This colorful image is the “spectrum of the chromospheric flare” obtained during a total solar eclipse in the US on August 21 by the ESA team, which observed the event from the city of Casper in Wyoming.
During the eclipse, when the moon obscures the dazzling light of the solar photosphere, astronomers can perform unique measurements, including analysis of the usually invisible red chromospheric shade-the layer of the solar atmosphere directly above the turbulent surface of the photosphere.
Such an image can be obtained with the last and first light of the solar limb right before and after the complete eclipse, which leads to the appearance of a “flash” spectrum, since measurements must be made in a matter of seconds.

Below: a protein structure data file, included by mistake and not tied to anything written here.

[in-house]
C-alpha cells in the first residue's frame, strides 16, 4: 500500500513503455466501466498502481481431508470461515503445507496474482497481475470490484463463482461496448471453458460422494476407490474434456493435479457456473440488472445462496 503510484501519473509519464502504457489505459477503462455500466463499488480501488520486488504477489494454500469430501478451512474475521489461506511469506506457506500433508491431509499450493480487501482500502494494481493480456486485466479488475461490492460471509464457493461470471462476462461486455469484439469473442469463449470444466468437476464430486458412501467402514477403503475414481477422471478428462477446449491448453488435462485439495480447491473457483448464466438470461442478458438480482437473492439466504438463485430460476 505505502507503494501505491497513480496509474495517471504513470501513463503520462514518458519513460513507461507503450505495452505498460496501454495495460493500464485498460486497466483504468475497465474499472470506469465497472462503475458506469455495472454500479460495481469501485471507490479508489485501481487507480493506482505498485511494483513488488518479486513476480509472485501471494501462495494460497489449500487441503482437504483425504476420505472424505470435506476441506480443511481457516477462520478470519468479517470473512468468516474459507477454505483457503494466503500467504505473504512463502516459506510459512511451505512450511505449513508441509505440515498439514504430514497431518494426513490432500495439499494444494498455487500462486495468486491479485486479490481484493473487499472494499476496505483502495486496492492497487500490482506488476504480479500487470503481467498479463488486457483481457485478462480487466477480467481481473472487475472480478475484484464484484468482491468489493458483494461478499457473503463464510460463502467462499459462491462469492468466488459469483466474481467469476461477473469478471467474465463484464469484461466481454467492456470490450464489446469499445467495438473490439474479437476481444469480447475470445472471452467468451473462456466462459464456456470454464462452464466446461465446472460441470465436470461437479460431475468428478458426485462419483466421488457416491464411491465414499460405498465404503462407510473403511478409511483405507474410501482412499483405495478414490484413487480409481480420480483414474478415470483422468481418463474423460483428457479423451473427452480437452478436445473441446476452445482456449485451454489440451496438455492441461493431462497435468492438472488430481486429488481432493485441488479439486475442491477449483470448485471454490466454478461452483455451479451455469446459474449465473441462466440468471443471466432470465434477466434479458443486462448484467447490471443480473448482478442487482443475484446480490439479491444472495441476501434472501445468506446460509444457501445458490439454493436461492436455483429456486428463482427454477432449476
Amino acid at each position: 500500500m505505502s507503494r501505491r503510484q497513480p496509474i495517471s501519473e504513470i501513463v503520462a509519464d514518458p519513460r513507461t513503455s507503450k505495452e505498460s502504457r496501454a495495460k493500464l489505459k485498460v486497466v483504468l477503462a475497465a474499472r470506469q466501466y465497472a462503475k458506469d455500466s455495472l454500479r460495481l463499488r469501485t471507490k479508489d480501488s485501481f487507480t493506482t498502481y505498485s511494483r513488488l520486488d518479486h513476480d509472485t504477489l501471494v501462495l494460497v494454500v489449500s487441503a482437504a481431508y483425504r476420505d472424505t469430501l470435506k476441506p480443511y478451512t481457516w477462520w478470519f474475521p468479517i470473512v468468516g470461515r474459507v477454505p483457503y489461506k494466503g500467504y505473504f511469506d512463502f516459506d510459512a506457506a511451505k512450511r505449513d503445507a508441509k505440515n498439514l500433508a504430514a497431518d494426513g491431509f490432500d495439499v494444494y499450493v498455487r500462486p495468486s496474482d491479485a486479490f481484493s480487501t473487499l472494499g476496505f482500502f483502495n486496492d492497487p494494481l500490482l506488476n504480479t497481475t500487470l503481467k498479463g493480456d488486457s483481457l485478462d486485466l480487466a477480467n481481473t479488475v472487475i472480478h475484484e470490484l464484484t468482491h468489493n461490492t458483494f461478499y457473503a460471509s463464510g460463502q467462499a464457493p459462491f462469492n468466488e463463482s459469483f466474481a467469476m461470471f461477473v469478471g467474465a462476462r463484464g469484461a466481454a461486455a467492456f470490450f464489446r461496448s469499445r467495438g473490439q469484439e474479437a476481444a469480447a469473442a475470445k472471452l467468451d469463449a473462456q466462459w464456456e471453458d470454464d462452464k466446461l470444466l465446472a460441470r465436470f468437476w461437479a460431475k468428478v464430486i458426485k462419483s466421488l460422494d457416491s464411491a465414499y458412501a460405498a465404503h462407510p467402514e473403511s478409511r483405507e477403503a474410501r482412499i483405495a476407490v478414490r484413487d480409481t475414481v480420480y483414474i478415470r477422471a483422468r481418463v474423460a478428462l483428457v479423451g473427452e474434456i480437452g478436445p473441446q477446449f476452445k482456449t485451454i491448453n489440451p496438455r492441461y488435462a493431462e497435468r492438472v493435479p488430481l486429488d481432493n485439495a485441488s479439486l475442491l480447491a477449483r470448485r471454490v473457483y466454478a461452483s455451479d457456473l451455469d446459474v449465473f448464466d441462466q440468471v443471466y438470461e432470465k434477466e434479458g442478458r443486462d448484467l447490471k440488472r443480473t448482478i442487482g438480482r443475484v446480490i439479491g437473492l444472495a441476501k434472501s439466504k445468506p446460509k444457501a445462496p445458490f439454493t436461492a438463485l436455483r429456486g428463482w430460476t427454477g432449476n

At this time, the sun’s radiation can be divided into a spectrum of colors, denoting different chemical elements.
The spectrum of the outburst shown here is formed by the very first solar limb observed after a total eclipse. The exposure time for obtaining this image was exactly 1/30 s. The sun in the eclipse is shown on the left, the spectrum of each point of the “combined” Sun is on the right.
The strongest radiation is associated with hydrogen, including red hydrogen-alpha on the right, and blue and violet on the left. The bright yellow color between them corresponds to helium. This element was first detected in the spectrum of the flare obtained during the total eclipse on August 18, 1868, although this was not explained at that time. Almost three decades later, the element was discovered on Earth, and now it is known that helium is the second most abundant element in the universe after hydrogen.